It is not difficult to figure out the rationale behind this change, since it appears in other features of the reform as well. As Fr Hunwicke wrote four years ago, “The post-Conciliar reforms made much of Easter being 50 days long and being one single Great Day of Feast. They renamed the Sundays as  ‘of Easter’ rather than ‘after Easter’, and chucked out the old collects for the Sundays after Easter ...  because they didn’t consider them ‘Paschal’ enough.” (The “old” collects to which he refers are all found in the Gelasian Sacramentary in the same places they have in the Missal of St Pius V.) Likewise, St Fulbert’s original conclusion makes no direct reference to Easter.

CMAA Chant Intensive with Jeffrey Morse, June 24-28

Once again, the CMAA will be offering the Summer Chant Intensive at Duquesne University in Pittsburgh, Pennsylvania, this year from June 24-28. This course has been a valuable springboard for Catholic musicians who wanted to learn more about Gregorian chant, many of whom got their start in directing scholas and choirs because of this course, which was offered for the first time in 2008. The instructor this year will be Jeffrey Morse, who has provided us with this letter that includes more detail about the scope of the program.


“Over the years teaching chant to various groups at the Colloquium, many students had expressed their desire for more Chant instruction, particularly in subjects like the modes, but due to the time limitation of the Colloquium, it was impossible to cover these topics.

If you were one of these students wanting more, the Chant Intensive is for you! The topics of the Chant Intensive are provided on the CMAA website, but I thought that perhaps it might prove helpful to expand a bit on the course description and syllabus, which can be a bit off putting and vague as they are necessarily short and succinct.

The Chant Intensive is offered for everyone, with little or no chant experience, but particularly for those with an intermediate level of knowledge of plainchant and even for the advanced. I think all levels will find something useful in this Intensive. While no chant knowledge, or little is required for the class, some will be helpful as the basics of Chant, the reading of the square notes, the staff, etc. will be done at a fairly good pace, serving as a review for the others in the first sessions. In my experience in teaching over the years, this is fine for beginners, but if you would like to go at a much slower pace, perhaps ‘Laus in Ecclesia Level I’, offered at the same time, might be a better fit.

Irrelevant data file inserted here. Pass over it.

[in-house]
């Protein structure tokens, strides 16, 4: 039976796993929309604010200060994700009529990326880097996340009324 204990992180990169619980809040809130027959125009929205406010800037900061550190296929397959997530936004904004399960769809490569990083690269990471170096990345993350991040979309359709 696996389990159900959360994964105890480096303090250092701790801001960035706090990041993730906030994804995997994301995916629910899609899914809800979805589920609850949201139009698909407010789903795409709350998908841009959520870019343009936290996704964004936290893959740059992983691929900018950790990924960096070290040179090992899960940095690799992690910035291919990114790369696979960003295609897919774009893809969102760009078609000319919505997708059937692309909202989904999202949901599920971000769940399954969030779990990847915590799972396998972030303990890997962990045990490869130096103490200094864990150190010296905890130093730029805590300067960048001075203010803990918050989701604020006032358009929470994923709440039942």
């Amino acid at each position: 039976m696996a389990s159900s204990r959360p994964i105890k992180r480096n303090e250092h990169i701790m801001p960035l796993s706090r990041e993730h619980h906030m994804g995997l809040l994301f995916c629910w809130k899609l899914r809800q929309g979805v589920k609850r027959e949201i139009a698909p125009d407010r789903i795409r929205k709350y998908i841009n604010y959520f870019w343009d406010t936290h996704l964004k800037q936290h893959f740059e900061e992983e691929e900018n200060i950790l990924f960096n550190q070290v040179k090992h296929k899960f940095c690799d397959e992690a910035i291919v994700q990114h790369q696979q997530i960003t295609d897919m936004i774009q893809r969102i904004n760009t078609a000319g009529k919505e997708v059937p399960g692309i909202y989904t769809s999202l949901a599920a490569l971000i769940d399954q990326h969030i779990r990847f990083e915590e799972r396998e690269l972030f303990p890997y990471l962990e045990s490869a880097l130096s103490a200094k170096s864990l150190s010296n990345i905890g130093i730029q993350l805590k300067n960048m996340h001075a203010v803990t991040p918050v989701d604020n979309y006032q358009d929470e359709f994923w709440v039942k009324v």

In the course of the week, we will explore the 8 modes in which Chant is written. Their individual qualities and sounds, using solfège (do, re, mi) to learn the modes and be able to sing them. Modal studies will also focus on examples of Chant representing every mode, the important notes in each, and how over centuries these notes have sometimes changed, as well as the psalm-tone for each mode. In the learning of the psalm-tones, or the little melodies to which the psalms are sung, we will learn how exactly the psalms are sung to each of these melodies and the rules of ‘Pointing’ accents and preparatory syllables that make it possible. Emphasis too, will be placed on how a good unified, choral tone is cultivated, as well as good basic vocal techniques helpful for those students with choirs or even for themselves! The simple and natural rhythm of Chant, from the simple syllabic chants of the Ordinary of the Mass and Gregorian hymns, to the melismatic glories of the alleluias and Graduals and everything in between will be explored thoroughly in singing through as much of the Gregorian repertoire as possible, with time spent on teaching the direction of Chant (chironomy), with students able to practice the direction techniques learned with the group.

Lastly, we will be returning to the very sources of the Chant in a basic introduction to the reading of the notation of the St Gall school (9th century) which is the earliest notation in the Western world. We will talk about how these manuscripts helped in the melodic restoration of the Chant in the late 19th and early 20th century by the monks of Solesmes, and we will discover how their amazing subtleties, not carried through in the square note notation of later centuries, can inform and finesse our interpretation of the Chant breathing freshness, light, and life into the sacred texts it serves.

A folio of the Antiphonary of Hartker, San Gallen Codex 390, with the beginning of the first repsonsory of the ecclesiastical year, Aspiciens a longe. (Click here to listen to a recording of this beautiful piece, conducted by Dr Morse.)